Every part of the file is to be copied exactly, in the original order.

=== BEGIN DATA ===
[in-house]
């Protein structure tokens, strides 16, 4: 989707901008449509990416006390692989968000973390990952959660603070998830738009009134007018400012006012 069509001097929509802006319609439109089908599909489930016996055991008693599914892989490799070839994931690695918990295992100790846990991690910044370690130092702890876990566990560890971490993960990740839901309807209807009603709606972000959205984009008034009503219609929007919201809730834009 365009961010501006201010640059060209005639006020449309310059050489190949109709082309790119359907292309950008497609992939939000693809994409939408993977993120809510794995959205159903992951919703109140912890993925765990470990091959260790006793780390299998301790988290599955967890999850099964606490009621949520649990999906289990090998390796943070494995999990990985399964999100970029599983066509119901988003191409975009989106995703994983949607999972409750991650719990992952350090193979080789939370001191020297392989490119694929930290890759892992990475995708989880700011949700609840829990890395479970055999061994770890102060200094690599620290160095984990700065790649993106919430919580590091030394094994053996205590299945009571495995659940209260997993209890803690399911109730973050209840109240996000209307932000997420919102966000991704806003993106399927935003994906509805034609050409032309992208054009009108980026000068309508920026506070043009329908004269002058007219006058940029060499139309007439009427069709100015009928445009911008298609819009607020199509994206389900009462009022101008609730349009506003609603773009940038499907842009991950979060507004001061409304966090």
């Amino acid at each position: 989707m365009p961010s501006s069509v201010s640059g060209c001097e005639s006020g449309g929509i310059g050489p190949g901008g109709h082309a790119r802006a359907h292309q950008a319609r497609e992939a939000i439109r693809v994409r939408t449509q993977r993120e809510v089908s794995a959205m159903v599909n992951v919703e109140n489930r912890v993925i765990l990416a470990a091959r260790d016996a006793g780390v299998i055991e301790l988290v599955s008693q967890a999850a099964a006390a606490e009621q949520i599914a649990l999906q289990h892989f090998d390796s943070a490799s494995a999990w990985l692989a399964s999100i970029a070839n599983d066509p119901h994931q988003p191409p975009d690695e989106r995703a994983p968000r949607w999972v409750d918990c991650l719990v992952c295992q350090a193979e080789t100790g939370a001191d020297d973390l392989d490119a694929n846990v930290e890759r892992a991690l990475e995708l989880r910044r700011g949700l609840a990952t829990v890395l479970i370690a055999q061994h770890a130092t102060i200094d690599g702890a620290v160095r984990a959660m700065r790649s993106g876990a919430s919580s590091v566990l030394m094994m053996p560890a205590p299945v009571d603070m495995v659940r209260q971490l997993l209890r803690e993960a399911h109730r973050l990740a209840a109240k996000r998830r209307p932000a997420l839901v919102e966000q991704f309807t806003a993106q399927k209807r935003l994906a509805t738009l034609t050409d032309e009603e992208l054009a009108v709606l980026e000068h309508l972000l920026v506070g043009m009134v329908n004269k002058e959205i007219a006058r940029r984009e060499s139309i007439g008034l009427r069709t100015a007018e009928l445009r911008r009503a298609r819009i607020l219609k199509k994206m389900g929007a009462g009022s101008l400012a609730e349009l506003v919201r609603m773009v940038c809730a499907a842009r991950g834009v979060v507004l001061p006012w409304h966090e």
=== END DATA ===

[in-house]
């Protein structure tokens, strides 16, 4: 989707901008449509990416006390692989968000973390990952959660603070998830738009009134007018400012006012 069509001097929509802006319609439109089908599909489930016996055991008693599914892989490799070839994931690695918990295992100790846990991690910044370690130092702890876990566990560890971490993960990740839901309807209807009603709606972000959205984009008034009503219609929007919201809730834009 365009961010501006201010640059060209005639006020449309310059050489190949109709082309790119359907292309950008497609992939939000693809994409939408993977993120809510794995959205159903992951919703109140912890993925765990470990091959260790006793780390299998301790988290599955967890999850099964606490009621949520649990999906289990090998390796943070494995999990990985399964999100970029599983066509119901988003191409975009989106995703994983949607999972409750991650719990992952350090193979080789939370001191020297392989490119694929930290890759892992990475995708989880700011949700609840829990890395479970055999061994770890102060200094690599620290160095984990700065790649993106919430919580590091030394094994053996205590299945009571495995659940209260997993209890803690399911109730973050209840109240996000209307932000997420919102966000991704806003993106399927935003994906509805034609050409032309992208054009009108980026000068309508920026506070043009329908004269002058007219006058940029060499139309007439009427069709100015009928445009911008298609819009607020199509994206389900009462009022101008609730349009506003609603773009940038499907842009991950979060507004001061409304966090």
């Amino acid at each position: 989707m365009p961010s501006s069509v201010s640059g060209c001097e005639s006020g449309g929509i310059g050489p190949g901008g109709h082309a790119r802006a359907h292309q950008a319609r497609e992939a939000i439109r693809v994409r939408t449509q993977r993120e809510v089908s794995a959205m159903v599909n992951v919703e109140n489930r912890v993925i765990l990416a470990a091959r260790d016996a006793g780390v299998i055991e301790l988290v599955s008693q967890a999850a099964a006390a606490e009621q949520i599914a649990l999906q289990h892989f090998d390796s943070a490799s494995a999990w990985l692989a399964s999100i970029a070839n599983d066509p119901h994931q988003p191409p975009d690695e989106r995703a994983p968000r949607w999972v409750d918990c991650l719990v992952c295992q350090a193979e080789t100790g939370a001191d020297d973390l392989d490119a694929n846990v930290e890759r892992a991690l990475e995708l989880r910044r700011g949700l609840a990952t829990v890395l479970i370690a055999q061994h770890a130092t102060i200094d690599g702890a620290v160095r984990a959660m700065r790649s993106g876990a919430s919580s590091v566990l030394m094994m053996p560890a205590p299945v009571d603070m495995v659940r209260q971490l997993l209890r803690e993960a399911h109730r973050l990740a209840a109240k996000r998830r209307p932000a997420l839901v919102e966000q991704f309807t806003a993106q399927k209807r935003l994906a509805t738009l034609t050409d032309e009603e992208l054009a009108v709606l980026e000068h309508l972000l920026v506070g043009m009134v329908n004269k002058e959205i007219a006058r940029r984009e060499s139309i007439g008034l009427r069709t100015a007018e009928l445009r911008r009503a298609r819009i607020l219609k199509k994206m389900g929007a009462g009022s101008l400012a609730e349009l506003v919201r609603m773009v940038c809730a499907a842009r991950g834009v979060v507004l001061p006012w409304h966090e």